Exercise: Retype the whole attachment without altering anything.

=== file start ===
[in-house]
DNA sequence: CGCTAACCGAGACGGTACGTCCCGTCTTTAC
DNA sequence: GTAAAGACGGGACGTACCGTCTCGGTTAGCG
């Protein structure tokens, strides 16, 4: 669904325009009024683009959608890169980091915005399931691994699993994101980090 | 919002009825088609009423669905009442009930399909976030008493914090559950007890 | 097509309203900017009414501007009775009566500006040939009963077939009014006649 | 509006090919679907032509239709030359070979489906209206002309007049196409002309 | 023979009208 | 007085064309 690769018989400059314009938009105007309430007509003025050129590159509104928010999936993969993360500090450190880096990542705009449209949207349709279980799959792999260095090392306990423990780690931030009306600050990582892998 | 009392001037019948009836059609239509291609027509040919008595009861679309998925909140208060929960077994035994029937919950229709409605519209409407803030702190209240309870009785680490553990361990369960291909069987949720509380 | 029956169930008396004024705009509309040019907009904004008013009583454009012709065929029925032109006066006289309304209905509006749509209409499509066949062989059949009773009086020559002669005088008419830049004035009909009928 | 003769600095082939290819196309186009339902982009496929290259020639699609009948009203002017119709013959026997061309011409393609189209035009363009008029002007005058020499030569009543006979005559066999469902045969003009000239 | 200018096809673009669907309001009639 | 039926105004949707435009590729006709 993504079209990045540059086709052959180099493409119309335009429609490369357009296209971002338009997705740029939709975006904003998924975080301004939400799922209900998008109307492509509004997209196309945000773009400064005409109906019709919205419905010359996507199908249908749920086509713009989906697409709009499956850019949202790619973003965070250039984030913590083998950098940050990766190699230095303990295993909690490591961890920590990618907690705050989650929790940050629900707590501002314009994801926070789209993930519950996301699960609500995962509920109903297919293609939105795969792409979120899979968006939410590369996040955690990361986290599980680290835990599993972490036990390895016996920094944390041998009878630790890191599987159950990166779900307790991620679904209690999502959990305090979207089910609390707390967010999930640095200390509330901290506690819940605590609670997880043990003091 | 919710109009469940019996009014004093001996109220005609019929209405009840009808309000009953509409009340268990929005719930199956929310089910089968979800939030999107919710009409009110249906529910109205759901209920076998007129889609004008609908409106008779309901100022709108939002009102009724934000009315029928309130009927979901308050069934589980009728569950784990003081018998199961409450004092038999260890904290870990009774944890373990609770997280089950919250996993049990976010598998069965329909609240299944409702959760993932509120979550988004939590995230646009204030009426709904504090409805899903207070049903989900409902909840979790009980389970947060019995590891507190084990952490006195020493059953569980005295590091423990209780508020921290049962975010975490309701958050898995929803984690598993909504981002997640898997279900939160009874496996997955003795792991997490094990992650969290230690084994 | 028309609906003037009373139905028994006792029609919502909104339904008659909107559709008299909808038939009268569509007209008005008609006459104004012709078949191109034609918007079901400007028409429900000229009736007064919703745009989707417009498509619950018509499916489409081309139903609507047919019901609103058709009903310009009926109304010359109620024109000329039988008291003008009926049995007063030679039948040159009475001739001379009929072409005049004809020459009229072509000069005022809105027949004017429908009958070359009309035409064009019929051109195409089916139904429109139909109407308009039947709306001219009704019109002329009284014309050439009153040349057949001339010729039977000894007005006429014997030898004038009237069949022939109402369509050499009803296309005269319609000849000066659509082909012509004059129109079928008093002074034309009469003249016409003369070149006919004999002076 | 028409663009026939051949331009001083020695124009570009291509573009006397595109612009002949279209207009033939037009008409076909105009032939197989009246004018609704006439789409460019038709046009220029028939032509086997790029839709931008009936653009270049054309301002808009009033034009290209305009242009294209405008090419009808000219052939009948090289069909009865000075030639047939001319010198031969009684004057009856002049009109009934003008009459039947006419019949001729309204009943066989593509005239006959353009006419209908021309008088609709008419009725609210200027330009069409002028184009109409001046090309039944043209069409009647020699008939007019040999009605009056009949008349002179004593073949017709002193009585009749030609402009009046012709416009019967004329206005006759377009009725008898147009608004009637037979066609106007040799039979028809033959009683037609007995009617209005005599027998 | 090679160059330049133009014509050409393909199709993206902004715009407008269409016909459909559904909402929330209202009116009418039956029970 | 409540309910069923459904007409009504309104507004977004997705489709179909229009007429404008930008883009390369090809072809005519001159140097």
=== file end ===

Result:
[in-house]
DNA sequence: CGCTAACCGAGACGGTACGTCCCGTCTTTAC
DNA sequence: GTAAAGACGGGACGTACCGTCTCGGTTAGCG
């Protein structure tokens, strides 16, 4: 669904325009009024683009959608890169980091915005399931691994699993994101980090 | 919002009825088609009423669905009442009930399909976030008493914090559950007890 | 097509309203900017009414501007009775009566500006040939009963077939009014006649 | 509006090919679907032509239709030359070979489906209206002309007049196409002309 | 023979009208 | 007085064309 690769018989400059314009938009105007309430007509003025050129590159509104928010999936993969993360500090450190880096990542705009449209949207349709279980799959792999260095090392306990423990780690931030009306600050990582892998 | 009392001037019948009836059609239509291609027509040919008595009861679309998925909140208060929960077994035994029937919950229709409605519209409407803030702190209240309870009785680490553990361990369960291909069987949720509380 | 029956169930008396004024705009509309040019907009904004008013009583454009012709065929029925032109006066006289309304209905509006749509209409499509066949062989059949009773009086020559002669005088008419830049004035009909009928 | 003769600095082939290819196309186009339902982009496929290259020639699609009948009203002017119709013959026997061309011409393609189209035009363009008029002007005058020499030569009543006979005559066999469902045969003009000239 | 200018096809673009669907309001009639 | 039926105004949707435009590729006709 993504079209990045540059086709052959180099493409119309335009429609490369357009296209971002338009997705740029939709975006904003998924975080301004939400799922209900998008109307492509509004997209196309945000773009400064005409109906019709919205419905010359996507199908249908749920086509713009989906697409709009499956850019949202790619973003965070250039984030913590083998950098940050990766190699230095303990295993909690490591961890920590990618907690705050989650929790940050629900707590501002314009994801926070789209993930519950996301699960609500995962509920109903297919293609939105795969792409979120899979968006939410590369996040955690990361986290599980680290835990599993972490036990390895016996920094944390041998009878630790890191599987159950990166779900307790991620679904209690999502959990305090979207089910609390707390967010999930640095200390509330901290506690819940605590609670997880043990003091 | 919710109009469940019996009014004093001996109220005609019929209405009840009808309000009953509409009340268990929005719930199956929310089910089968979800939030999107919710009409009110249906529910109205759901209920076998007129889609004008609908409106008779309901100022709108939002009102009724934000009315029928309130009927979901308050069934589980009728569950784990003081018998199961409450004092038999260890904290870990009774944890373990609770997280089950919250996993049990976010598998069965329909609240299944409702959760993932509120979550988004939590995230646009204030009426709904504090409805899903207070049903989900409902909840979790009980389970947060019995590891507190084990952490006195020493059953569980005295590091423990209780508020921290049962975010975490309701958050898995929803984690598993909504981002997640898997279900939160009874496996997955003795792991997490094990992650969290230690084994 | 028309609906003037009373139905028994006792029609919502909104339904008659909107559709008299909808038939009268569509007209008005008609006459104004012709078949191109034609918007079901400007028409429900000229009736007064919703745009989707417009498509619950018509499916489409081309139903609507047919019901609103058709009903310009009926109304010359109620024109000329039988008291003008009926049995007063030679039948040159009475001739001379009929072409005049004809020459009229072509000069005022809105027949004017429908009958070359009309035409064009019929051109195409089916139904429109139909109407308009039947709306001219009704019109002329009284014309050439009153040349057949001339010729039977000894007005006429014997030898004038009237069949022939109402369509050499009803296309005269319609000849000066659509082909012509004059129109079928008093002074034309009469003249016409003369070149006919004999002076 | 028409663009026939051949331009001083020695124009570009291509573009006397595109612009002949279209207009033939037009008409076909105009032939197989009246004018609704006439789409460019038709046009220029028939032509086997790029839709931008009936653009270049054309301002808009009033034009290209305009242009294209405008090419009808000219052939009948090289069909009865000075030639047939001319010198031969009684004057009856002049009109009934003008009459039947006419019949001729309204009943066989593509005239006959353009006419209908021309008088609709008419009725609210200027330009069409002028184009109409001046090309039944043209069409009647020699008939007019040999009605009056009949008349002179004593073949017709002193009585009749030609402009009046012709416009019967004329206005006759377009009725008898147009608004009637037979066609106007040799039979028809033959009683037609007995009617209005005599027998 | 090679160059330049133009014509050409393909199709993206902004715009407008269409016909459909559904909402929330209202009116009418039956029970 | 409540309910069923459904007409009504309104507004977004997705489709179909229009007429404008930008883009390369090809072809005519001159140097």